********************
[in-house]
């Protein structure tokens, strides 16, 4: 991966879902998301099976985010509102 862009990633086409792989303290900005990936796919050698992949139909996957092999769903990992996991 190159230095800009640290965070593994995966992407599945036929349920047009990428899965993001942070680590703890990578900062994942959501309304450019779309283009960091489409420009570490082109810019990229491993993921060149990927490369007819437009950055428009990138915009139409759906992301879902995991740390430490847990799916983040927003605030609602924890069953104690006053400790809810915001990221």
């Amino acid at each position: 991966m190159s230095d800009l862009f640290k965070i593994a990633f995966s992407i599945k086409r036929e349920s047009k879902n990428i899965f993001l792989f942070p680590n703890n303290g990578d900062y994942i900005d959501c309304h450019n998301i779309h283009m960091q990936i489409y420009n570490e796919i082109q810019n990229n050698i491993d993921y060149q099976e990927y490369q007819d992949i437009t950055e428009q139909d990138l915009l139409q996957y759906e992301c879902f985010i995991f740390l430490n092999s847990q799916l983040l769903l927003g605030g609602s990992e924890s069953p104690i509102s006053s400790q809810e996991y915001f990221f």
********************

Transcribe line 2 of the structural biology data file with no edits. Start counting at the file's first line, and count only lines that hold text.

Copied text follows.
């Protein structure tokens, strides 16, 4: 991966879902998301099976985010509102 862009990633086409792989303290900005990936796919050698992949139909996957092999769903990992996991 190159230095800009640290965070593994995966992407599945036929349920047009990428899965993001942070680590703890990578900062994942959501309304450019779309283009960091489409420009570490082109810019990229491993993921060149990927490369007819437009950055428009990138915009139409759906992301879902995991740390430490847990799916983040927003605030609602924890069953104690006053400790809810915001990221």